For anyone just getting started in email marketing, Aweber is the perfect option. It is simple to use, it has excellent delivery technology, and you can build and communicate with your list simply and effectively. For newbies, this is all you need. As you grow and learn more about email marketing, you may want more. If that happens, you might look elsewhere. Nevertheless, plenty of users find that Aweber has everything they need, so, as always, it’s more about what YOU need than what a platform can actually offer.
However, despite all this, I STILL cannot recommend Aweber over ConvertKit for the simple reason that ConvertKit is a more evolved platform with respect to how it views email marketing. In this respect, it’s a bit like comparing BlackBerry to Apple. They both make phones, but one has a far better idea about what a modern phone should look and work like…
It’s the same with web hosting, you can go with old-school, multi-stacked servers where speed is tricky to come by, or use a modern web hosting service like Kinsta and get incredible speeds and performance for around the same money.
ConvertKit vs Aweber – Forms and Landing Page Designer
Both ConvertKit and Aweber offer the ability to build forms and landing pages that you can integrate onto your website to collect emails. As noted above, Aweber’s functionality in this regard is superior – you have more tools to build better looking forms and landing pages.
ConvertKit’s is decent, but it’s not quite on a par. For me, however, this is not an issue, as I prefer to use OptinMonster for all my lead collection on my sites. It has one of the best pop-up/slide-in/full screen mat/mobile opt-in form builders on the planet. It’s simple to use and you run an account on multiple sites.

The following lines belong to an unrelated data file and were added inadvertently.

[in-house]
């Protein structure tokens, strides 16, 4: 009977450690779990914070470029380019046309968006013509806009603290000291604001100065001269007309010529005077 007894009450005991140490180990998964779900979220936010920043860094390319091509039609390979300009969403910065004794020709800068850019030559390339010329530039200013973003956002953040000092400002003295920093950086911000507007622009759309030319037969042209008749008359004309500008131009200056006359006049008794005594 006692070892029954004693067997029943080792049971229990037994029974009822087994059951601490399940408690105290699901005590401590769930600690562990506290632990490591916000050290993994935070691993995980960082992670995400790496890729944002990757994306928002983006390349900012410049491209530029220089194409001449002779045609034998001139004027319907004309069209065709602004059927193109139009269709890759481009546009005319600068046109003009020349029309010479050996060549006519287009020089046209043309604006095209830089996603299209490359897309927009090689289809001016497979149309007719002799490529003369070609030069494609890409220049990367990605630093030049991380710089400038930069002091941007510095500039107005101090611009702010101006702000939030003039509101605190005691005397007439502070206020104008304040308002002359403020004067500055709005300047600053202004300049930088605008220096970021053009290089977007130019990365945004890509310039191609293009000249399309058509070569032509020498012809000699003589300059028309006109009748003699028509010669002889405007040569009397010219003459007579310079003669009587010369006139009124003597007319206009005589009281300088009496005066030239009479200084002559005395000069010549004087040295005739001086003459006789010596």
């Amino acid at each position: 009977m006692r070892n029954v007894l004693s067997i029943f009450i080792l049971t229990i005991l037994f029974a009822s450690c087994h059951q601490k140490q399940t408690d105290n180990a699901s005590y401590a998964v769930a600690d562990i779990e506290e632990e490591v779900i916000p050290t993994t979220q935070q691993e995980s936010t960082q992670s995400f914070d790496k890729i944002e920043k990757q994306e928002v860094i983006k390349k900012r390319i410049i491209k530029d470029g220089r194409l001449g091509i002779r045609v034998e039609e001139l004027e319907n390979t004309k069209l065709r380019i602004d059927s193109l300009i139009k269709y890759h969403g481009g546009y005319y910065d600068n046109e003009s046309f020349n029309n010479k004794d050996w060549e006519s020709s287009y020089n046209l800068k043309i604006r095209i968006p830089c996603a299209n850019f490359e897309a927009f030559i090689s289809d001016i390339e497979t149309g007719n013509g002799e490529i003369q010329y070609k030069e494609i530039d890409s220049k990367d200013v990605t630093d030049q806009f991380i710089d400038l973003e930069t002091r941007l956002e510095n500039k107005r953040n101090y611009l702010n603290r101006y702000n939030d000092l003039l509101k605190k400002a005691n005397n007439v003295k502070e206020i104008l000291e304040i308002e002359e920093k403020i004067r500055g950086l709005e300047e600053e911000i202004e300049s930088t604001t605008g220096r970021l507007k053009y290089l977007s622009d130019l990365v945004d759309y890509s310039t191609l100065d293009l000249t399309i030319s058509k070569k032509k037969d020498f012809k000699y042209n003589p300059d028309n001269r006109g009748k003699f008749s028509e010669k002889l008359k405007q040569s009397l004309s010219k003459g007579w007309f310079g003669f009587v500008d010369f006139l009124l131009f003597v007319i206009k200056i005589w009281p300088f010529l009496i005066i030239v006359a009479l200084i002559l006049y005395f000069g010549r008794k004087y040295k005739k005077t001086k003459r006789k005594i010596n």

And OptinMonster integrates perfectly with ConvertKit, so you can create perfect-looking optin forms for you site and then plug them directly into ConvertKit. Here’s an example of how it works, using a Generic Newsletter List form.
Sending OptinMonster Leads To ConvertKit Forms
- Create Optin Form Inside OptinMonster
- Once You’ve Set It All Up, Select Integrations
- Select Email Provider (Select ConvertKit)
- Select Email Form They Go Into
- Add A Tag Too, If You Like
Now, as soon as a subscriber signs-up using your OptinMonster form, they’ll be automatically added to one of your forms, tags, or sequences. The entire process might sound daunting, but once you’ve done it a couple of times it becomes like second nature. And there really is no better form builder than OptinMonster for converting your blog’s readers into email subscribers.
ConvertKit vs Aweber – Building An Auto-Responder Email Series
Here, ConvertKit and Aweber are pretty evenly matched. Both are great tools for building email auto-responder sequences. Not sure what these are? It’s pretty simple: you essentially create a number of emails – it can be anything from 10 to 1000 – that are sent out over a period of time, again, it can be over days and weeks.
Building these sequences in both ConvertKit and Aweber is simple. You first need you content. Once you have that, you build out your email series, assigning a day and time when each email will be sent. This creates a funnel through which all subscribers to that particular list will flow.